On Thursday, Alexei Navalny, an opposition politician from Russia, has made his first appearance in court since he was transferred to the prison in February.

Back then, Navalny was sentenced to 3.5 years in prison for violating the terms of parole of his previous sentence.

Navalny was imprisoned just days after his return from Germany, where he spent several months recovering from nerve agent poisoning.

Even though Kremlin officials denied any involvement in Navalny’s poisoning, the opposition leader remained confident that the highest Russian authorities are responsible for an attempt at his murder.

U.S. intelligence agents confirmed Navalny’s claim, adding that Russian security services used a nerve agent type called ‘Novichok’ that includes nerve toxins developed in the Soviet Union in the 1970s but have been subsequently banned due to their poisonous capacity.

Navalny has recently ended a 24-day-long hunger strike he initiated to protest against his prison conditions.

The opposition leader showed up underweight and with his head shaved.

Accompanied by his wife, Navalny told the judges that he is now ‘just a horrible skeleton’ weighing only 159 pounds, which is the lowest since his seventh grade.

The Russian politician also complained about being denied carrots and apples, which forced him to exclusively consume porridge during the days following the end of his hunger strike.

‘The king is naked.’

During the court hearing, Navalny also spoke about Russian President Vladimir Putin.

Addressing the judges, he exclaimed that the ‘their king is naked’ and that millions of people are becoming aware of that.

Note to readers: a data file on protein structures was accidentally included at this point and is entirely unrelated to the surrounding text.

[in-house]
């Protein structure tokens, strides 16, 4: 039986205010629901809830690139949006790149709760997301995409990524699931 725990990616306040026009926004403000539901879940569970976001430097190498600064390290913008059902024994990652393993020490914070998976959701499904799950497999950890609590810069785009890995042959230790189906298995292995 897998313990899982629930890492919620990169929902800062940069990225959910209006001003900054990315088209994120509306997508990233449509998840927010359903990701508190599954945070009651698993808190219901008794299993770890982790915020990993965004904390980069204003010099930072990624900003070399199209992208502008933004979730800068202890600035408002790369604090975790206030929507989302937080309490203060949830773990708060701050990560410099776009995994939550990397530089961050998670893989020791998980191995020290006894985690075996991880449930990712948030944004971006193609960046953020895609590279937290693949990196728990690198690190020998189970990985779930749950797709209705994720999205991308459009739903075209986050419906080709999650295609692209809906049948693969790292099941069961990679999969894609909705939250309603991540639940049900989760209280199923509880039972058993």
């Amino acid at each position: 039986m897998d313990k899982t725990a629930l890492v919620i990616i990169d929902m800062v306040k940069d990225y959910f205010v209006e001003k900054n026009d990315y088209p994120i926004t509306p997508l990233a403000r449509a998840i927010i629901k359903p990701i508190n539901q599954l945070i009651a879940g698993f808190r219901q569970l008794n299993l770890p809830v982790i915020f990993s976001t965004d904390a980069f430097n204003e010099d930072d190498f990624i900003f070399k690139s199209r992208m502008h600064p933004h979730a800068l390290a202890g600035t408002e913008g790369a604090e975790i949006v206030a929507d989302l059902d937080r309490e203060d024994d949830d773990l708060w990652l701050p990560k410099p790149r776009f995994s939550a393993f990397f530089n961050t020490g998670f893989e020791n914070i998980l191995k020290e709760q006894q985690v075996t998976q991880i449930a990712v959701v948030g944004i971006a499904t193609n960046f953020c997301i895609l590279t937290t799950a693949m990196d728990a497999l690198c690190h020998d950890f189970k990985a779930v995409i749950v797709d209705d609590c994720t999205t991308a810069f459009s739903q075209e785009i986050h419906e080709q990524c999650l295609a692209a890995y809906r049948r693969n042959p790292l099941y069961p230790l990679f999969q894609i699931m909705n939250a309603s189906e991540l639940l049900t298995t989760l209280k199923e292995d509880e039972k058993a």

Navalny said that after two decades of incompetent rule, ‘the crown is sliding’ from Putin’s ears, even though the Russian President aims to rule indefinitely without any concern for Russia.

Navalny was likely referring to an incident last week in which more than a thousand protesters were arrested after the statewide riots organized against Putin’s regime.

The imprisoned politician also addressed prosecutors, describing them as traitors who obey Putin in depriving Russian citizens of any perspective.

Navalny accused prosecutors of taking the wealth away from Russian citizens and turning them into slaves.

Earlier, Russian authorities banned Navalny’s anti-corruption organization (FBK) from posting online and using its bank accounts.

Vladimir Ashurkov, the organization’s former director who currently lives outside Russia, told CBS News that the move likely came as a result of Putin’s fear of the organization’s growing influence as an oppositional force.

Navalny’s defenders disclosed that Russian authorities initiated another criminal case against Navalny, this time for allegedly infringing upon human rights.

If found guilty, Navalny could face up to four years in prison on this charge.